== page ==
Another time they were exploring the contaminated caer and had already fought some smaller worm-like abberations. They rested in one of the abbadoned rooms from the last fight when I started to describe that they could hear something in the distance. This time it sounded bigger than the other worms.
For one short moment I thought to see a glimps of cleverness in the players minds and they would flee as it would be the wisest in the given situation. But as often they discussed far to long about their options and thus lost the option to flee and instead hid themselves in a dead end.
Okay. I said to myself the "big bad worm" is not so smart. If they stay calm everything will be good.
But the party convinced me I was wrong before about this glimps and started to buff themselves up with all magic they had available.
Demons and demonic constructs in Earthdawn are often if not always attracted by magic. The more the better for them.
So instead of the PCs staying low profile they blinded the big bad enemy with their magic spotlight
and in the end 3 of 4 PCs where dead.
At this point the campaign was still funny for me as the GM but this changed in the further sessions.
The PCs more and more lost themselves in discussing what they could do to proceed in the plot but only seldom clearly said what their characters really do. And instead of helping the endangered town they travelled around and even considered to completely leave the area. Only to find the contaminated area massively grown and the town under siege when they returned weeks later.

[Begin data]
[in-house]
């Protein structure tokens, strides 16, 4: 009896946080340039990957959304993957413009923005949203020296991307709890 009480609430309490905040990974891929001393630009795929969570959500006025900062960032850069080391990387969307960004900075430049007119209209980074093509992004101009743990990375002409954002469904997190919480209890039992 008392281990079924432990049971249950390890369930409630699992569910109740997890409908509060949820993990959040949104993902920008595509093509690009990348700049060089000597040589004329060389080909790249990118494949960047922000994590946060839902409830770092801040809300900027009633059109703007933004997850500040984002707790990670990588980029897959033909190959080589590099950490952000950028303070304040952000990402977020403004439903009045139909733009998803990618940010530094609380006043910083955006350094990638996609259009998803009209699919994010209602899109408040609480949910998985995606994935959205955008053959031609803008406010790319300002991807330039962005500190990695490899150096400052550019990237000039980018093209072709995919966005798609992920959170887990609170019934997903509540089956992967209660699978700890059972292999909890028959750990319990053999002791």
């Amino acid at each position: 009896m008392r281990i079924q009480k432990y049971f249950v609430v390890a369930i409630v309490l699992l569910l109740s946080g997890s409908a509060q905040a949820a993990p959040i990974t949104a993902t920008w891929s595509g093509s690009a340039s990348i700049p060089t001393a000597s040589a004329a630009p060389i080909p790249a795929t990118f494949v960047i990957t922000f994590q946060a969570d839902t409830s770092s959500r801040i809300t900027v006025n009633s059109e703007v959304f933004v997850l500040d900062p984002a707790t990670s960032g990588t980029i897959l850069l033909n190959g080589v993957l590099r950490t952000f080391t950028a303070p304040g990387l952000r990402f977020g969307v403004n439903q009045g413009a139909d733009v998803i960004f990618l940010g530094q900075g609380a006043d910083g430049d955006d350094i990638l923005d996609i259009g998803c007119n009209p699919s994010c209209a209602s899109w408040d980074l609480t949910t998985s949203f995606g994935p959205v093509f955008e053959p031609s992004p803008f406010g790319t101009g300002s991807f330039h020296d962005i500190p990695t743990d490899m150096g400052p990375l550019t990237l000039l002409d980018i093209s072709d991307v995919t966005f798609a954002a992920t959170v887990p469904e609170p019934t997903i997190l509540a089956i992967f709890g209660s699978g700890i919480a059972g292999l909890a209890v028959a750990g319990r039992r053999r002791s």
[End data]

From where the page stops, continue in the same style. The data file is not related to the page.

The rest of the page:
Again they discussed a lot of things but did very few.
Even me reminding them that they could do almost everything but have to decide on a few clear things to really execute them did not help.
In the end they wre upset and porjected this feeling into the game by playing jokes with me and the ingame world.
They joked about putting some announcement on the cities black board to lure out some mid-size worms that had been able to sneak into the city some nights before (more or less due to the players fault
The announcement was roughly: "The worms won in lotto. Please report to us to recieve your prize."
Next morning the PCs went to get some breakfast when they crossed the marketplace and found a big crowd of people exitedly questioning the mayor for whom this "lotto" was and who did win now and what did they win.
The players teased the people a lot and soon found themselves confronted by an angry mob.
A couple of other unwise decisions and ruel discussions later 2 of 4 PCs had been sacrificed by the mob to a big demon worm and another PC had been killed by the town's militia.
Few weeks later I was blamed by at least one of the players for the bad campaign result ("You did send us far to strong opponents!") and soon one of the other players will start as the new GM in a new campaign.
I'm looking forward to the result ... with a little sarcasm.